The inaugural National Conference on Medical Student Mental Health and Well-Being, held Sept. 18-19 at Weill Cornell Medicine, began with a call to action.
“Arguably, medicine is the most noble profession, and we have to intervene so we’re not placing so much stress on our students and preventing them from becoming the best doctors they can be,” Dr. Augustine M.K. Choi, the Stephen and Suzanne Weiss Dean of Weill Cornell Medicine, told an audience of more than 350 medical school educators, students and researchers assembled at the Manhattan Ballroom of the Grand Hyatt hotel in New York City.
The two-day conference was hosted by Weill Cornell Medicine, in partnership with the Association of American Medical Colleges, Associated Medical Schools of New York and the American Foundation for Suicide Prevention. It was designed to address the increasing rates of psychological distress among medical students nationwide, and spotlighted the findings of leading mental health researchers, clinicians and educators while giving a needed platform for students and stakeholders to destigmatize the conversation around mental health.
The symposium provided a safe space for frank discussions about what the medical school climate has been like in the past, where it is now and what needs to change for the future.
Discussions ranged from reassessing how medical schools handle the stresses of exams to student suicides to the challenges faced by students who are underrepresented in medicine.
The first day’s presentations included the work of Dr. Francis S. Lee, chair of the Department of Psychiatry at Weill Cornell Medicine and psychiatrist-in-chief at NewYork-Presbyterian/Weill Cornell Medical Center, who demonstrated his digital cognitive behavioral therapy (CBT) app designed to help teens and young adults learn behavioral skills to address anxiety and depression.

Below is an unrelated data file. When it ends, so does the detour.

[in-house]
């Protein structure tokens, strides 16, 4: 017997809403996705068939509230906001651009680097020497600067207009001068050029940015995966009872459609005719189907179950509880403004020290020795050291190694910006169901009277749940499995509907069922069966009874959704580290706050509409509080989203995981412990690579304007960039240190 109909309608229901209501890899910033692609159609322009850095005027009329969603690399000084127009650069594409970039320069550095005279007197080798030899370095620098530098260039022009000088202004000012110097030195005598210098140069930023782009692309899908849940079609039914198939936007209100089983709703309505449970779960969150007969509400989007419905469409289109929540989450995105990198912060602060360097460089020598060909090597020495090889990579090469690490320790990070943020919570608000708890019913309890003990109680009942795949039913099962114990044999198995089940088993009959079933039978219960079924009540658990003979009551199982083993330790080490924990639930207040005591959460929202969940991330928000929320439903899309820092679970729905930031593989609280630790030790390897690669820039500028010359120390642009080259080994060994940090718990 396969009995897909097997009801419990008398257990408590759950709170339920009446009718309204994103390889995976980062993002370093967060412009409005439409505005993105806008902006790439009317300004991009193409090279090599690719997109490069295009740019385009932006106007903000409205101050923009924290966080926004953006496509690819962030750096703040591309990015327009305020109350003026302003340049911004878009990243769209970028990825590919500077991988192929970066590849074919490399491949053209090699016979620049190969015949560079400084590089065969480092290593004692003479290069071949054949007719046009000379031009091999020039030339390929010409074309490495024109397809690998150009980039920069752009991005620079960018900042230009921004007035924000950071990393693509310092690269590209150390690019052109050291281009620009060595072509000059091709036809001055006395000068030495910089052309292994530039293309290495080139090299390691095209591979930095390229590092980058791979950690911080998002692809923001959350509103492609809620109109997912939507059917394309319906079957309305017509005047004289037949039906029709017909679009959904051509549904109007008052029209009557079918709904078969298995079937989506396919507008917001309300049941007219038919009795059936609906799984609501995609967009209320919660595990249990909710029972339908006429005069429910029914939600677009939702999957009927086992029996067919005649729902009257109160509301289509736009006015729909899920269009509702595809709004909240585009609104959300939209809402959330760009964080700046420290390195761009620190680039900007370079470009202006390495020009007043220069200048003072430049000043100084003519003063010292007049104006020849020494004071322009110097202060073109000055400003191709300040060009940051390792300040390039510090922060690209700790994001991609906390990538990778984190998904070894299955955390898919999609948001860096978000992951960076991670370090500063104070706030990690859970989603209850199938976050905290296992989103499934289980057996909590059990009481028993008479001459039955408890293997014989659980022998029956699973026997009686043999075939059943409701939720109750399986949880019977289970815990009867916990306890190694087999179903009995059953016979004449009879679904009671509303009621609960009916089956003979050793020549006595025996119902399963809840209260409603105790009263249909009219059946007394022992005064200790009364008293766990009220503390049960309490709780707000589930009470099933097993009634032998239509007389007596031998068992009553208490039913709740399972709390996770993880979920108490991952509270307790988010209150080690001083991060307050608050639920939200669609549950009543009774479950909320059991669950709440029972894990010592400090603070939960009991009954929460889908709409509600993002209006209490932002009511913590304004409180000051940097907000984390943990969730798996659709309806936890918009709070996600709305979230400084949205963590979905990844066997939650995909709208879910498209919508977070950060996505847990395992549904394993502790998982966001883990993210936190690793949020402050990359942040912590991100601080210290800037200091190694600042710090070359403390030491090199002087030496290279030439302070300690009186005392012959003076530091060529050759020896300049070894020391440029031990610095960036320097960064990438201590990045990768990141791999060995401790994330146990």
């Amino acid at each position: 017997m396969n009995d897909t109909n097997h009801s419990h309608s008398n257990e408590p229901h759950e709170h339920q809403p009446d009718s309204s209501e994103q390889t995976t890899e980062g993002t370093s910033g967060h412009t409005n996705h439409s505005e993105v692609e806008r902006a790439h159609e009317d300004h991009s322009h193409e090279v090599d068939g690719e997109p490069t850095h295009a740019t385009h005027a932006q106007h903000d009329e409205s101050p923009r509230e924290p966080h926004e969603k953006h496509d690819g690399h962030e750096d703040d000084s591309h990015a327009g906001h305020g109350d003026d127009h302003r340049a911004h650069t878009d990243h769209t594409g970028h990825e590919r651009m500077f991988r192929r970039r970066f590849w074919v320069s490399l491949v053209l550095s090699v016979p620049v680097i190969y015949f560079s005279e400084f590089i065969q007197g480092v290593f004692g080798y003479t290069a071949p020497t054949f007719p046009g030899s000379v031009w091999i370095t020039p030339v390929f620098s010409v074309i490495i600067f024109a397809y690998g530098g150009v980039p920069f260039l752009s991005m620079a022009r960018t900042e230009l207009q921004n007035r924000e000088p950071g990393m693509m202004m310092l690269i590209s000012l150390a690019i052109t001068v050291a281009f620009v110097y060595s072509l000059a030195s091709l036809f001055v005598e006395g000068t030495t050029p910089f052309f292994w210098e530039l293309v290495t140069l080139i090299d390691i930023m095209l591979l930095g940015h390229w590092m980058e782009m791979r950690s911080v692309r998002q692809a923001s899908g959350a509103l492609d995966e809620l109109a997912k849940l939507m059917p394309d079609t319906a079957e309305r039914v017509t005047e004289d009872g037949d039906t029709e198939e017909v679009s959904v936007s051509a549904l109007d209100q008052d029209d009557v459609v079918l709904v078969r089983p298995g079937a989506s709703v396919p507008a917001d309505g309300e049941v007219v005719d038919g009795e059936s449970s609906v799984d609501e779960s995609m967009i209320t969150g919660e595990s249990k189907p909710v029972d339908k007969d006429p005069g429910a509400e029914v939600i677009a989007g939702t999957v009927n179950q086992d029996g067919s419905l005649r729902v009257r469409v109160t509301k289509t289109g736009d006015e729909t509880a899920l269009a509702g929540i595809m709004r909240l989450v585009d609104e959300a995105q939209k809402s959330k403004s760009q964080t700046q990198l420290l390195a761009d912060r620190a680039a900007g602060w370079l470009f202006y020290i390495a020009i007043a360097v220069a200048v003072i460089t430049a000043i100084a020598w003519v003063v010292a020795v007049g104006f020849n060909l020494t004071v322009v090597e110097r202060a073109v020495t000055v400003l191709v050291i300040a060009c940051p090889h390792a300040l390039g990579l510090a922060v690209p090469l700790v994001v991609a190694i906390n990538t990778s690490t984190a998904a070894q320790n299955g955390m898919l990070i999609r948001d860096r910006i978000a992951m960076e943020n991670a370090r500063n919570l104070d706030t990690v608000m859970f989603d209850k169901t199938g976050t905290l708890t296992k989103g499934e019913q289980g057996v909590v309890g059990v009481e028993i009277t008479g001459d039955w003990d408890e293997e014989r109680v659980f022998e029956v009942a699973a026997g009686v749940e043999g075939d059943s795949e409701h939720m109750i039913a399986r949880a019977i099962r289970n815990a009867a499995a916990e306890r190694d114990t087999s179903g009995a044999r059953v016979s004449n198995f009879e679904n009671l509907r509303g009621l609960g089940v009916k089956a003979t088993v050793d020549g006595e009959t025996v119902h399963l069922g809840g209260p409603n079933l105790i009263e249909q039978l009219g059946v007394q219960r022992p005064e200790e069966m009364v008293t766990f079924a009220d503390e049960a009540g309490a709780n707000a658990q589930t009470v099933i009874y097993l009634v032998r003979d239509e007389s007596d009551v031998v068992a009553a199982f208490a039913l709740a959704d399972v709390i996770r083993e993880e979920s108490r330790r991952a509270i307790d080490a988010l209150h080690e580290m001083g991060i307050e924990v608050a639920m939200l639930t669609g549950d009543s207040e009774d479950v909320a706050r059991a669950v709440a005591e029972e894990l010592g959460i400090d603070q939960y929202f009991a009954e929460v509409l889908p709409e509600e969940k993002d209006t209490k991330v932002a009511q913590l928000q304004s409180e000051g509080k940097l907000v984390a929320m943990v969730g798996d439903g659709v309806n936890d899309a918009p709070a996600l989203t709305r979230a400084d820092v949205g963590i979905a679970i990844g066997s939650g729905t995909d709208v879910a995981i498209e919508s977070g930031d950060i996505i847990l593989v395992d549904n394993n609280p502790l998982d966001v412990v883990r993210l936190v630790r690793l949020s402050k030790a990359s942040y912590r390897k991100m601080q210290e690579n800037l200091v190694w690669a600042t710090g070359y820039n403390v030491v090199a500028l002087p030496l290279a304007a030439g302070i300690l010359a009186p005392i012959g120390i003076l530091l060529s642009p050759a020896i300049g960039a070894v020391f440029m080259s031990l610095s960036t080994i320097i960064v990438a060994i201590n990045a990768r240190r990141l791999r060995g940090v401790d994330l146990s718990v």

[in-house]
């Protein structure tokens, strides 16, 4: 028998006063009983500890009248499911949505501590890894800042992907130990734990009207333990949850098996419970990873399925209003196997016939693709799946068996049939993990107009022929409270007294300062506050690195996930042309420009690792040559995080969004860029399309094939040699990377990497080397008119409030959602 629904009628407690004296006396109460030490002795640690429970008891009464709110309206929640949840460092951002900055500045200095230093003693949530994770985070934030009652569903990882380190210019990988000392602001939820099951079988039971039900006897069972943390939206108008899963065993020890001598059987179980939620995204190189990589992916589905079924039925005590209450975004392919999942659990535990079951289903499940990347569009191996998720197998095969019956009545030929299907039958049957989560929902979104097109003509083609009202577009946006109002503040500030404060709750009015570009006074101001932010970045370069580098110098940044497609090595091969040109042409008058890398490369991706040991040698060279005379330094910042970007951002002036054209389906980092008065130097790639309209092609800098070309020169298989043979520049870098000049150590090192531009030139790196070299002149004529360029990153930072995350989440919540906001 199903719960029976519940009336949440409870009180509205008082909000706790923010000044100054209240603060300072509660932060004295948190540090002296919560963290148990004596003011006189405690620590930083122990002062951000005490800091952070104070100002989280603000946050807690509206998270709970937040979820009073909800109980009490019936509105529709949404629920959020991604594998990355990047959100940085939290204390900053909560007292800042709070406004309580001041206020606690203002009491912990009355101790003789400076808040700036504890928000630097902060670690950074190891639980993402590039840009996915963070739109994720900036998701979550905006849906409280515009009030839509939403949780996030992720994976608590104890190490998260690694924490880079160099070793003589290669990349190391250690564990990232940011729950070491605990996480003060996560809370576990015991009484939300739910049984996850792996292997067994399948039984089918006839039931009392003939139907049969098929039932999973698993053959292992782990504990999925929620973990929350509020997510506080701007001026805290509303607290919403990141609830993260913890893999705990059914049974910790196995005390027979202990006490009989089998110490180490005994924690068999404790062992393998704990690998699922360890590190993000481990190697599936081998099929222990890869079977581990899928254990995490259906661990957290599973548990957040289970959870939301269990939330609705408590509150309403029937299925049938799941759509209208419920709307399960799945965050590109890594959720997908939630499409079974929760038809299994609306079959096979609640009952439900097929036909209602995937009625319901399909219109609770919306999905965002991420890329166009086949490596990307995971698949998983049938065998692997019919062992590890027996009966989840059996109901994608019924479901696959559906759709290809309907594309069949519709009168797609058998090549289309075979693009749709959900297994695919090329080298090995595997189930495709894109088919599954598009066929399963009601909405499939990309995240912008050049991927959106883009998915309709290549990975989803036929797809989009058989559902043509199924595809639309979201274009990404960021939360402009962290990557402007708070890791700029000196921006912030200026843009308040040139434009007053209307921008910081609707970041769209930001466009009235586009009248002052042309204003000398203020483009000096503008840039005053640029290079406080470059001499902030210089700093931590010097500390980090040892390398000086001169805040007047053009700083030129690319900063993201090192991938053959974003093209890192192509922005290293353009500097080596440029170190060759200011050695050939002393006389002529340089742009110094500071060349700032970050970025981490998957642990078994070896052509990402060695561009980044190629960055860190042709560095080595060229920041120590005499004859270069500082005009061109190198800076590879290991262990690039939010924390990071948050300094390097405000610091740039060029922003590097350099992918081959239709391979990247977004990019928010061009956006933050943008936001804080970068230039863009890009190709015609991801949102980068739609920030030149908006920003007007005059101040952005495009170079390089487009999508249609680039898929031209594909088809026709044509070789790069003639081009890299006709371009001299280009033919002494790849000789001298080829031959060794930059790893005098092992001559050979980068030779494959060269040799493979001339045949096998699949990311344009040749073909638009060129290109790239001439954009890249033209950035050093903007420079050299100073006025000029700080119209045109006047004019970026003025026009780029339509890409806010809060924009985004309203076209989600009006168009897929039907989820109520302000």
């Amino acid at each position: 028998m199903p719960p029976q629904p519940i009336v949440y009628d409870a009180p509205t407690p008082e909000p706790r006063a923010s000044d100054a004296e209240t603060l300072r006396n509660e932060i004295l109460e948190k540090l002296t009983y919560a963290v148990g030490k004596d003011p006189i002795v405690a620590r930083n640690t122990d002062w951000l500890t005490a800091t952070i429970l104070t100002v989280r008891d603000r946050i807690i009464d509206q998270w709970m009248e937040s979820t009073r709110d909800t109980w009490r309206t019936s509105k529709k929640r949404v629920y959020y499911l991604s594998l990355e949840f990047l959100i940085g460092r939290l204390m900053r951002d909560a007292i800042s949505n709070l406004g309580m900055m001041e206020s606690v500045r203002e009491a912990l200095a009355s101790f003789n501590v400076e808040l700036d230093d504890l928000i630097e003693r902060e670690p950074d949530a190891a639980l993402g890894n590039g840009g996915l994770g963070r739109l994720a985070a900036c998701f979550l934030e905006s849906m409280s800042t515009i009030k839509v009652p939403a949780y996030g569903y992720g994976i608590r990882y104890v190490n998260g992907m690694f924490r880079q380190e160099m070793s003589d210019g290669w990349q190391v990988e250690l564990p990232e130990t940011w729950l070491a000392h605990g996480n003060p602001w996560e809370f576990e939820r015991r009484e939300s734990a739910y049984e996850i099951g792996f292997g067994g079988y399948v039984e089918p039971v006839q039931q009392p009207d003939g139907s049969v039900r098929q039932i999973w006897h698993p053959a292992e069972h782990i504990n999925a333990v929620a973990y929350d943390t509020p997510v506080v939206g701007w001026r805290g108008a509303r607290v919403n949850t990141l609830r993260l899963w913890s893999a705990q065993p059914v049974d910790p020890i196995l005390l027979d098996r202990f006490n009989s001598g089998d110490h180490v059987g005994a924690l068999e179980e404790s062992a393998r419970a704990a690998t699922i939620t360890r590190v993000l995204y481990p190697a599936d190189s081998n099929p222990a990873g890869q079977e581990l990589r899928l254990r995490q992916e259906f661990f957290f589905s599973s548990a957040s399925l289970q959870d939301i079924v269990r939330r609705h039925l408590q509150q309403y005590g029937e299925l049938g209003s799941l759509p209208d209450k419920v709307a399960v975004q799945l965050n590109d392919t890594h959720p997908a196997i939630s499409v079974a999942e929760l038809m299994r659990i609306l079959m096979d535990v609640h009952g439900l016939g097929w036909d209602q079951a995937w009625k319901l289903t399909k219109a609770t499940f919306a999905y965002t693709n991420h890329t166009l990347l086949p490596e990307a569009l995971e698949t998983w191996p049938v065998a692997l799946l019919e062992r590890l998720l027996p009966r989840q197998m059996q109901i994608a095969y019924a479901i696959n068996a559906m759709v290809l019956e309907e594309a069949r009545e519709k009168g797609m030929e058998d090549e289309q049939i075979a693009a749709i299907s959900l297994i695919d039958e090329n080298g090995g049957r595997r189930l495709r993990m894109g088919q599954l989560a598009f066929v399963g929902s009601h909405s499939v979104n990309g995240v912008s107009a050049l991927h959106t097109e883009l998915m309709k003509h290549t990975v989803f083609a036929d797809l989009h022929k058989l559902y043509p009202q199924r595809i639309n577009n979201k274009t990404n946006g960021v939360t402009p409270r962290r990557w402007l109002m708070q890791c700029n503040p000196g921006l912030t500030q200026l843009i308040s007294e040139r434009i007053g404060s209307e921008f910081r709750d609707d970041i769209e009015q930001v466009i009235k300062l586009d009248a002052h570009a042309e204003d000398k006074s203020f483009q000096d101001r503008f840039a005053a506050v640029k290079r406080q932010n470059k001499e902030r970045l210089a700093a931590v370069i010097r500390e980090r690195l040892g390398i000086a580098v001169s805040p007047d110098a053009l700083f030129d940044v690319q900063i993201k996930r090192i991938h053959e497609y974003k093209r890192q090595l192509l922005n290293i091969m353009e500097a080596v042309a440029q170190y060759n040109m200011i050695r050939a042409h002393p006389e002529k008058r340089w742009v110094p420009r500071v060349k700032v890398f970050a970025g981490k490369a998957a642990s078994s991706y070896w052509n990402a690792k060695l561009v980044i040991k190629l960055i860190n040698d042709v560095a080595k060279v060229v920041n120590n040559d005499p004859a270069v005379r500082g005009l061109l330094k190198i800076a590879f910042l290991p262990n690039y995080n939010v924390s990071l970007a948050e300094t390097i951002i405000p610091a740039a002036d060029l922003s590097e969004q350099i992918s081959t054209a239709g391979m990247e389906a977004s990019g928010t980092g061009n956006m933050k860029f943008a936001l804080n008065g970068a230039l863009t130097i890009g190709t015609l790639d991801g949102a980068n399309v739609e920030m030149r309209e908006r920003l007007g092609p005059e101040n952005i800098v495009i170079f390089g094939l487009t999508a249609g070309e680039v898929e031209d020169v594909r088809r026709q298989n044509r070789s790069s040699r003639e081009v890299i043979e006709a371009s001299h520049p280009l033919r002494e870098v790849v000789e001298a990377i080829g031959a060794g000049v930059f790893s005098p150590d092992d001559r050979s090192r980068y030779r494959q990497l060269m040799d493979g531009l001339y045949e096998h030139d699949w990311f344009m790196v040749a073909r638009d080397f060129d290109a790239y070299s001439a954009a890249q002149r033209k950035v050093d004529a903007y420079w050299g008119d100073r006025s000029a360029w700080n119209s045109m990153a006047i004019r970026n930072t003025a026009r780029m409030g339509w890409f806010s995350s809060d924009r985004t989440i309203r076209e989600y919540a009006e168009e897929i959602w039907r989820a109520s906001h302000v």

Interest in this kind of tech is high, given rising rates of anxiety and depression among students nationwide. Lee said statistics show that more than 60% of people between the ages of 14 and 22 download mobile apps to treat their mental health. Retaining these young users is a challenge, he said, since many drop these apps after initial interest. Audience questions at the end also underscored continuing debates over whether these kinds of apps are more useful as a complement to in-person therapy.
Dr. Richard A. Friedman, professor of clinical psychiatry and the director of the Student Mental Health Program at Weill Cornell Medicine, touched on the age-old question of whether medical students can “have it all”: mental health and resilience.
He said the objective for administrators should be to not only better identify and treat mental illness, but to “help foster resilience” in medical students. Given the rising demand for mental health services that we see in our students, he said, “we need to provide more resources.”
A session on student suicide prevention provided a range of perspectives on addressing an especially difficult topic on medical school campuses. Dr. Christine Moutier, chief medical officer for the American Foundation for Suicide Prevention, said officials in academic medicine have to “become the helpers who are walking the walk of what science is telling us.”
Later in the session, Timothy C. Marchell ’82, director of the Skorton Center for Health Initiatives at Cornell Health, framed suicide as a public health issue requiring a comprehensive approach to prevention, including restricting access to means of suicide. Cornell’s approach also includes correcting the misconception of the university’s Ithaca campus as a “suicide school,” a myth that has resulted from at-times sensationalist media reporting of past suicides.
At the end of the conference, Choi revisited his call for change and expressed his hope that there would be more conferences like this to come.
“There’s an urgency to this. All social justice takes time,” Choi said. “This is an area in which we need to have a sense of urgency and we need all of you to move forward.”
Brian Mastroianni is a freelance writer for Weill Cornell Medicine.